In a market with plenty of options for Vietnamese food, recently opened 999 Pho has some familiar favorites along with other items relatively new to Reno.
I was eager to try a baacute;nh xèo ($7)—essentially a very thin, enormous crepe of rice flour, water and turmeric, folded in half and stuffed with stir-fried shrimp, pork, bean sprouts and scallion. There was much more crepe than stuffing, but the overall result was still impressive. It was served with a big plate of romaine lettuce leaves, fresh mint and cilantro, which are used to contain and give flavor to the torn-off pieces of crepe. It’s also served with a nc chm sauce—fish sauce, citrus, sugar and garlic. The end result is messy but worth it.
We shared orders of shrimp-pork and fried pork paste spring rolls ($4). The latter featured a flat rectangle of processed meat reminiscent of Spam, but without the salt. The tender shrimp and other ingredients in the shrimp-pork roll were good, but the piece of thinly sliced, incredibly dry pork was a letdown. Even with liberal amounts of peanut sauce, the dish was a bit disappointing.
A pair of baacute;nh mì sandwiches ($4)—one barbecue pork, the other with pork meat and shredded pork skin—involved large, crusty baguettes with daikon, cucumber, carrot, cilantro and more of that mildly sweet and citrus fish sauce. As with the crepe, there was more bread than filling, but the flavors were solid. The pork skin is an interesting ingredient, looking something like a thin noodle but with a slightly cartilaginous texture. It tastes better than it sounds.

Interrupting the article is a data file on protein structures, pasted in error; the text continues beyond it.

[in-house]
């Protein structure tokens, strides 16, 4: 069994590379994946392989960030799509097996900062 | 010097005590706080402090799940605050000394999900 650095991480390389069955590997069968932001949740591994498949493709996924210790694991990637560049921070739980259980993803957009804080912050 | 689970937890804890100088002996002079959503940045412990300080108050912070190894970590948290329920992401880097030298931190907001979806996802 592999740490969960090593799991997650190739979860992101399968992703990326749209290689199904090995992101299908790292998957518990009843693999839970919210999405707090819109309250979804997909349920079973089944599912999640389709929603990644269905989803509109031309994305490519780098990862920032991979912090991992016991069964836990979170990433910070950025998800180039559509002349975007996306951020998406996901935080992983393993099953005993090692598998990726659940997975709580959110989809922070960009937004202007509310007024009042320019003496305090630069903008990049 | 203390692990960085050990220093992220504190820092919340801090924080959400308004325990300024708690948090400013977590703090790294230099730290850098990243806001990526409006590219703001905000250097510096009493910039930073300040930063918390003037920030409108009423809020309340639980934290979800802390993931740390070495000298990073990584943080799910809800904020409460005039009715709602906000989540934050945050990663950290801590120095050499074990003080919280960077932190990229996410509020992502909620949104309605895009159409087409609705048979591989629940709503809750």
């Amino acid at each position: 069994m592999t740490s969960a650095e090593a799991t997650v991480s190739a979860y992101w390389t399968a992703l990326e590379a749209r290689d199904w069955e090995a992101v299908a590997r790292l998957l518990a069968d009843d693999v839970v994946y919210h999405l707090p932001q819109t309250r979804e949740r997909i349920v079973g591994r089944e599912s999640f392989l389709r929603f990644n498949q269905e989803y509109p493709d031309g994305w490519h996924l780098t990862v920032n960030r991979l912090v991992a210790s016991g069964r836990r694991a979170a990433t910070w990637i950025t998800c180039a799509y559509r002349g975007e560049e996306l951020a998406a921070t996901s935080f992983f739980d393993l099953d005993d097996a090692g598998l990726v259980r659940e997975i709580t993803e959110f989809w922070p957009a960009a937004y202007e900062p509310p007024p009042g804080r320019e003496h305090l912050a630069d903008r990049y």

Next was a cabbage salad topped with roasted duck ($8). The salad veggies and mildly salty dressing were good, but the duck was very dry and full of bone fragments. Much better was a plate of seafood stir fry with chow fun noodles ($9) and a cold noodle bowl with flame-broiled pork ($8). The seafood and veggies were nicely done and the flavors were good. The broiled pork atop a bowl of vermicelli and veggies was tender and tasty.
A bowl of egg noodle soup ($8) with veggies, lightly seasoned broth and very well-seasoned pork wontons was excellent. Similarly delicious were bowls of seafood pho ($9), with perfectly cooked shrimp, squid and vermicelli in a really good broth and a bowl of very spicy broth loaded with noodles, scallion, and an entire salmon steak ($9). The flavor of the salmon dish was outstanding, though picking bones out of each bite was tricky.
The smoothie menu included both familiar and exotic-to-me tastes ($3.50 each). An avocado smoothie was lightly sweet and strange to my palate, yet refreshing. But when I saw the word durian I knew we had to try it. This infamous fruit is loved by some and reviled by many—even banned in some places, due to its pungent odor, which is something akin to rotting garbage and spoiled meat. Those of us who were game to try first took a sniff. (Yup, something unpleasant going on there.) We then each took a frozen spoonful from the top. If you held your breath it was barely offensive. However, we took a slurp of the melted result at the end of our meal, and it was like drinking the juice that collects in the bottom of a trash can, mixed with cream. It was really gruesome, but I’m glad I tried it—just never, ever again.